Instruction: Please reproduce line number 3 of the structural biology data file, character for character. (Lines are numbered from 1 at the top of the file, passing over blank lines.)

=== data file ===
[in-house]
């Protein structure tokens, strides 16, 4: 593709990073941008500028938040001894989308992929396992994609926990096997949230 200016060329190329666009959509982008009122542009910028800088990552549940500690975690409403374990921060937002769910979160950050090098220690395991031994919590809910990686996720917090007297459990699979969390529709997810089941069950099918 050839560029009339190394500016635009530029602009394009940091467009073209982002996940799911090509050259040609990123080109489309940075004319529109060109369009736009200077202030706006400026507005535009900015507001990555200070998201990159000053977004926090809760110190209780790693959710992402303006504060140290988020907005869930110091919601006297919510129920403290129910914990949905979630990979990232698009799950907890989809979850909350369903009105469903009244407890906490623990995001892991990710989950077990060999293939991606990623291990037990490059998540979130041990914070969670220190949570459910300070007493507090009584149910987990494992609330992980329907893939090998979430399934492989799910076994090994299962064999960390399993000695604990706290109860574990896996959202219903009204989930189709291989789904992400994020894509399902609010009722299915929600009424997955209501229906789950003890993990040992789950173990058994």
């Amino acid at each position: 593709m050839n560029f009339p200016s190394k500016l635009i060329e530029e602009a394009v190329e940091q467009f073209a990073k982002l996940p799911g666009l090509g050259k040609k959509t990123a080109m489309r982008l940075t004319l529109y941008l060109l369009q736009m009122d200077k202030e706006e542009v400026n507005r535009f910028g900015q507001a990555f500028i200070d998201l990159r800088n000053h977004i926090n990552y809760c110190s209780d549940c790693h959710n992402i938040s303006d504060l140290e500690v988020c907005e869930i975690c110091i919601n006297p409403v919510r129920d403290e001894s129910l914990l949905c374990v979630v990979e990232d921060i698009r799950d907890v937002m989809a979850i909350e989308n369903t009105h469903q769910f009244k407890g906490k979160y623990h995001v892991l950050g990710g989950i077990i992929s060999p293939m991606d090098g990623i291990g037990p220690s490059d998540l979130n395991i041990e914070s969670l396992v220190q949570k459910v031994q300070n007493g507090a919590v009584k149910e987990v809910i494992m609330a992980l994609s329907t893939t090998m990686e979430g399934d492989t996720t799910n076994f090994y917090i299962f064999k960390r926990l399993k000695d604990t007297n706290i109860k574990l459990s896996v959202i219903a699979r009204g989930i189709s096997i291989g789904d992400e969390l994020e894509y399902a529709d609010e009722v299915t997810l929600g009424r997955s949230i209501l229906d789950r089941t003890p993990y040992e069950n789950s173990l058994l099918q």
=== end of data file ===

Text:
């Amino acid at each position: 593709m050839n560029f009339p200016s190394k500016l635009i060329e530029e602009a394009v190329e940091q467009f073209a990073k982002l996940p799911g666009l090509g050259k040609k959509t990123a080109m489309r982008l940075t004319l529109y941008l060109l369009q736009m009122d200077k202030e706006e542009v400026n507005r535009f910028g900015q507001a990555f500028i200070d998201l990159r800088n000053h977004i926090n990552y809760c110190s209780d549940c790693h959710n992402i938040s303006d504060l140290e500690v988020c907005e869930i975690c110091i919601n006297p409403v919510r129920d403290e001894s129910l914990l949905c374990v979630v990979e990232d921060i698009r799950d907890v937002m989809a979850i909350e989308n369903t009105h469903q769910f009244k407890g906490k979160y623990h995001v892991l950050g990710g989950i077990i992929s060999p293939m991606d090098g990623i291990g037990p220690s490059d998540l979130n395991i041990e914070s969670l396992v220190q949570k459910v031994q300070n007493g507090a919590v009584k149910e987990v809910i494992m609330a992980l994609s329907t893939t090998m990686e979430g399934d492989t996720t799910n076994f090994y917090i299962f064999k960390r926990l399993k000695d604990t007297n706290i109860k574990l459990s896996v959202i219903a699979r009204g989930i189709s096997i291989g789904d992400e969390l994020e894509y399902a529709d609010e009722v299915t997810l929600g009424r997955s949230i209501l229906d789950r089941t003890p993990y040992e069950n789950s173990l058994l099918q």